mOsm/L  316±18  315±16  309±14  305±*302±15  *301±12  <0.003 

In both cases, an improvement in the results is observed, with p<0.005 concerning the osmolarity values and p<0.005 to the number of patients with values within normality, increasing from 10 patients before starting IPL treatment (D1) to 34 patients of the 42 who completed the study, at the last visit D4M (23 weeks after the start). Statistical analysis was performed with the ANOVA test and the Bonferroni correction to compare the initial value, D1, with each of the values in the follow-up visits, representing the degree of significance as * adjusted p<0.01 and ** adjusted p<0.001.

Non-invasive Tear Meniscus Height (NITMH) showed a linear improvement from baseline 0.14±0.07mm to D49 0.25±0.09mm, p<0.003. The trend from D49 to last visit D4M (0.22±0.12mm), was toward the stabilization with values no statistically significant (Fig. 3), showing a tendency similar to other tests in this study. Regarding percentages of eyes with values below cutoff, at the baseline visit, there were 80.9% (68 eyes) and only 14.3% (12 eyes) at D49 (last IPL sessions), and 7.14% (6 eyes) at the last visit, D4M.

Figure 3.

Non-invasive Tear Meniscus Height values with 0.20mm as cutoff. The longitudinal analysis shows a linear improvement from baseline to D49, last IPL session (p<0.003,) with a tendency to stabilize these results to the final visit after 4 months, D49 vs. D4M, p no significant (Bonferroni correction). Statistical analysis was performed with the ANOVA test and the Bonferroni correction to compare the initial value with each of the values in the follow-up visits, representing the degree of significance as * adjusted p<0.01 and ** adjusted p<0.001.

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Analyzing the NITMH respect to the groups of age by means the Bonferroni correction, in the group of eyes corresponding to patients under 40 years, there was an improvement from the baseline D1, 0.19±0.10mm to the last visit D4M, 0.22±0.12mm, but it did not show significant differences. The eyes corresponding to the group of patients over 60 years, showed the greatest difference, from 0.14±0.05mm before the treatment D1, to 0.27±0.07mm, at the final control D4M, p<0.0007. No differences were obtained comparing males and females.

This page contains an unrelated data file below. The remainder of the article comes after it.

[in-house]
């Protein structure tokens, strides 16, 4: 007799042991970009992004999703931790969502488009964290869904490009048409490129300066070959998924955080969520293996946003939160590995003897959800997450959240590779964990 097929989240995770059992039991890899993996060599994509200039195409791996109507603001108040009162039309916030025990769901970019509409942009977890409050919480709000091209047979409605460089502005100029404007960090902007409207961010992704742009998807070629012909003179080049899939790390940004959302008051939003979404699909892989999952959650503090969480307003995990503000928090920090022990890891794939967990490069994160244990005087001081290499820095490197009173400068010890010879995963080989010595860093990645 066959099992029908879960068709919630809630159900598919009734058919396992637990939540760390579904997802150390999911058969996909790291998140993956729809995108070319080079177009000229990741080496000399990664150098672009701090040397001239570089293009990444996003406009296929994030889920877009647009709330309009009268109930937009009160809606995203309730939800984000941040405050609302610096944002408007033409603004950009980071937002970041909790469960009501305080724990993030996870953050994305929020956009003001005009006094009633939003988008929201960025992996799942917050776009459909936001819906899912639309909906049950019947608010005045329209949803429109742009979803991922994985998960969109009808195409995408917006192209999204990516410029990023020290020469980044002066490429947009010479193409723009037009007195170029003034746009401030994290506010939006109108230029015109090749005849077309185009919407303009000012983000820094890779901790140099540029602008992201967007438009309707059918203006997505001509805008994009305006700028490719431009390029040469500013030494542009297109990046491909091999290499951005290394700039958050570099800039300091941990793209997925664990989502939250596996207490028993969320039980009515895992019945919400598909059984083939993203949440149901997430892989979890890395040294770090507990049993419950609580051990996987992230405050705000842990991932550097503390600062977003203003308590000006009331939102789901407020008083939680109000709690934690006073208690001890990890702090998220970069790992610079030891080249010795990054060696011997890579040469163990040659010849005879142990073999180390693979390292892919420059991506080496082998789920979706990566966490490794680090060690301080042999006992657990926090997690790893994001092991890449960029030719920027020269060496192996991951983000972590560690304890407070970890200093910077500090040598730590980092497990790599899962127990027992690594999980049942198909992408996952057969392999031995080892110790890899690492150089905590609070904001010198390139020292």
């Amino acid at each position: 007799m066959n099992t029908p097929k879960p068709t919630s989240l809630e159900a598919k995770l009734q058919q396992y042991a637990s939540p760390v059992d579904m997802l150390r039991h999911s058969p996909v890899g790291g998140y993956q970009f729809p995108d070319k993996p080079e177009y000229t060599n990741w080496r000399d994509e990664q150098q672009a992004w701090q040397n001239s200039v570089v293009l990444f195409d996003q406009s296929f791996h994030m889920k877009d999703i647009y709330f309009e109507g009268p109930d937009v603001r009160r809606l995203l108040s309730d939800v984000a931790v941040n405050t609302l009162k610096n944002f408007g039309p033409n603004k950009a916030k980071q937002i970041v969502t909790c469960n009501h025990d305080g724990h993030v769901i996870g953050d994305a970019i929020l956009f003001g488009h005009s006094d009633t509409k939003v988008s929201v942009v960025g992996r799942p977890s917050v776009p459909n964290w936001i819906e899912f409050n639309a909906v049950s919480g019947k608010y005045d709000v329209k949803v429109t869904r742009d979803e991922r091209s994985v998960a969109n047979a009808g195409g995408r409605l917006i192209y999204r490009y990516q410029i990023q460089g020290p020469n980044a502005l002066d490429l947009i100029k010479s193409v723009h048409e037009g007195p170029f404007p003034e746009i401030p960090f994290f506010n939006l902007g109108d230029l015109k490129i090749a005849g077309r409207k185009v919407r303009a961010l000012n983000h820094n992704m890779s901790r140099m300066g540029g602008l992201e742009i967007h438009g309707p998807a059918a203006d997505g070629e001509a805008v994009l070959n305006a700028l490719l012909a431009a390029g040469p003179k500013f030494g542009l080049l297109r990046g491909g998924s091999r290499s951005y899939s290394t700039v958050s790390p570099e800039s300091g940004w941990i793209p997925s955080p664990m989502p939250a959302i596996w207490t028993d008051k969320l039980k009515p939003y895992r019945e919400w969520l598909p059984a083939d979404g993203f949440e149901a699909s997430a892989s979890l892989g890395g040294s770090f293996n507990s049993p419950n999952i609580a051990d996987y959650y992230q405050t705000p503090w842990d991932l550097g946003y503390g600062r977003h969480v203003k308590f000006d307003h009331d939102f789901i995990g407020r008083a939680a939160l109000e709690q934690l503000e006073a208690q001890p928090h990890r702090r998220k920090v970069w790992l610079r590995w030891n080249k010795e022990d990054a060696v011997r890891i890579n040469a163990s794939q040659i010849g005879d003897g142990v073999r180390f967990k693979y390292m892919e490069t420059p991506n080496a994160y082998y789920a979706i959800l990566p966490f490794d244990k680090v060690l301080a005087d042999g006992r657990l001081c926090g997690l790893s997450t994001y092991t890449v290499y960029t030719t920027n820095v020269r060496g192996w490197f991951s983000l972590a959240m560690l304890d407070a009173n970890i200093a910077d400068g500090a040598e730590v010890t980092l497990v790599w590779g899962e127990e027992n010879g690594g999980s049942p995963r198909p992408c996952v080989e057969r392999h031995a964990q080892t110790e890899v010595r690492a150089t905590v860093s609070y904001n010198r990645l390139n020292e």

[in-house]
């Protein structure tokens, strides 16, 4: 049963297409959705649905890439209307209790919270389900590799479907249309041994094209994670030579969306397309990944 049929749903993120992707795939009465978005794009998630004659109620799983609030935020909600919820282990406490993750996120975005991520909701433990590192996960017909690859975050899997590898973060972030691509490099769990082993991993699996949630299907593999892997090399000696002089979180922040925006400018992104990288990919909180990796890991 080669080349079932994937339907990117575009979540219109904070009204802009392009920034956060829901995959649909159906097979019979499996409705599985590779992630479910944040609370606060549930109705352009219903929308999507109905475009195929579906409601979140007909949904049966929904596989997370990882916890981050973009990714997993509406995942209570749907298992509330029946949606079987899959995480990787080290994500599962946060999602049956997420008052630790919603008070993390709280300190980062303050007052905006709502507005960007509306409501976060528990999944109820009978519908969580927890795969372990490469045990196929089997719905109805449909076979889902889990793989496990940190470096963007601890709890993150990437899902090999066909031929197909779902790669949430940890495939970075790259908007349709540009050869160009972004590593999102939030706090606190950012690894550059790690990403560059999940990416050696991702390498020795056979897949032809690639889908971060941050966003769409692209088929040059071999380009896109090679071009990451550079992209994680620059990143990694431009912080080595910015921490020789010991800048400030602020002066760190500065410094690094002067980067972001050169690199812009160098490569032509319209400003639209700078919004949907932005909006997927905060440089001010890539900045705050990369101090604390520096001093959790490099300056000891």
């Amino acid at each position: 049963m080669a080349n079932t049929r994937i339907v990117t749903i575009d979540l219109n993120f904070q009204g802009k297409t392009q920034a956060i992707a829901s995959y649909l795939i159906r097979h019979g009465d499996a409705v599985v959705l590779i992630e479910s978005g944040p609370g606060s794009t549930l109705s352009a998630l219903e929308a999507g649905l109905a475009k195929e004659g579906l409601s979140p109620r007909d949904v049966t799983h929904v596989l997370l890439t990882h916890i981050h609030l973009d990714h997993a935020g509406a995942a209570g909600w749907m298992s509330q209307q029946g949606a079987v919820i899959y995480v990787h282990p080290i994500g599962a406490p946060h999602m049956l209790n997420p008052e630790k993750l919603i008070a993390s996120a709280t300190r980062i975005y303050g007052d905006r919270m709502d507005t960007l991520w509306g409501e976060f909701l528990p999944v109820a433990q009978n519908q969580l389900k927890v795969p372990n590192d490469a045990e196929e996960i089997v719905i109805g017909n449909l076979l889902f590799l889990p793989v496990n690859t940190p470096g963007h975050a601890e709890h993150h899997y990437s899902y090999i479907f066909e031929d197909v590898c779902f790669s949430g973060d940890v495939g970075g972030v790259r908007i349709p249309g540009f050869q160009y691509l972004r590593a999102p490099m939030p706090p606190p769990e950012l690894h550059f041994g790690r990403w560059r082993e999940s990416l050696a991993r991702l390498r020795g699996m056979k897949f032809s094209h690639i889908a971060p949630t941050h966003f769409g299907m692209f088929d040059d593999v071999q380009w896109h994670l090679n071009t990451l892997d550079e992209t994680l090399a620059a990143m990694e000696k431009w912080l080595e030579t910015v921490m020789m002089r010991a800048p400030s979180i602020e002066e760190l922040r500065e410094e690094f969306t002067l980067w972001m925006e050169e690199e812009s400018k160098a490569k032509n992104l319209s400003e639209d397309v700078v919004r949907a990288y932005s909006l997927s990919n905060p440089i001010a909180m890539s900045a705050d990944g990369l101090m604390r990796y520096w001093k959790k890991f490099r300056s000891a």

Non-invasive tear break time (NITBUT) increased during the follow-up visits after the first IPL season D1 (3.7± 2.1) to the last control D4M (12.9±2.8) p<0.001. At days 14 (6.3±2.5) and 28 (8.7±3.5), significant improvement of the NIBUT is observed regarding the baseline (3.7±2.1), p<0.006. The most important difference was between D28 and D49, p<0.001 (Fig. 4). This tendency stabilizes between visits D49 (12.4±2.6) and last visit D4M (12.9±2.8), and although a slight improvement is observed, there were no significant differences during this time (D49 vs. D4M). The analysis of the percentage of eyes concerning the 5s cutoff for dry eye, showed that 57.3% of eyes present higher values, >5s (no dry eye), at the beginning of the study (D1 Baseline), increasing to 100% in D49 and maintaining this percentage until the last visit, 4 months after finishing the IPL treatment. No differences between males and females were observed.

Figure 4.

Non-invasive Tear Break Time (NITBUT), with <5s as dry eye cutoff. It shows lineal increased values after the first IPL season D1 (3.7±2.1s) to the last control D4M (12.4±2.6s), p<0.001 (ANOVA test). At days 14 (6.3±2.5s) and 28 (8.7±3.5s), significant improvement of the NIBUT is observed regarding the baseline (3.7±2.1s), p<0.006. The most important difference was between D28 and D49, p<0.001. This tendency change between visits D49 (12.4±2.6s) and last visit D4M (12.9±2.8s), and although a slight improvement is observed, there were no significant differences during this time (D49 vs. D4M). Statistical analysis was performed with the ANOVA test and the Bonferroni correction to compare the initial value with each of the values in the follow-up visits and between different visits, representing the degree of significance as * adjusted p<0.01 and ** adjusted p<0.001.

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Analyzing the NITBUT according to the age of patients (Fig. 5), divided into three groups (<40 years, between 40 and 60 years and >60 years), there were no differences (Fig. 5). The NITBUT values of the eyes in the three groups are very similar at the baseline D1, before treatment, without statistical significance. The comparison between baseline visit and the last visit D4M, 4 months after the last IPL session, in group <40 years, the difference was highly significant, p<0.001, the group between 40 and 60 years, the degree of significance was lower, p<0.005 and in the group of more than 60 years, the difference was minimally significant, p<0.01. Differences between the three groups of age in the last control, D4M, showed a higher degree of significance when comparing the groups of younger age, <40 years, and the group over 60 years, p<0.005 (Bonferroni correction).

Figure 5.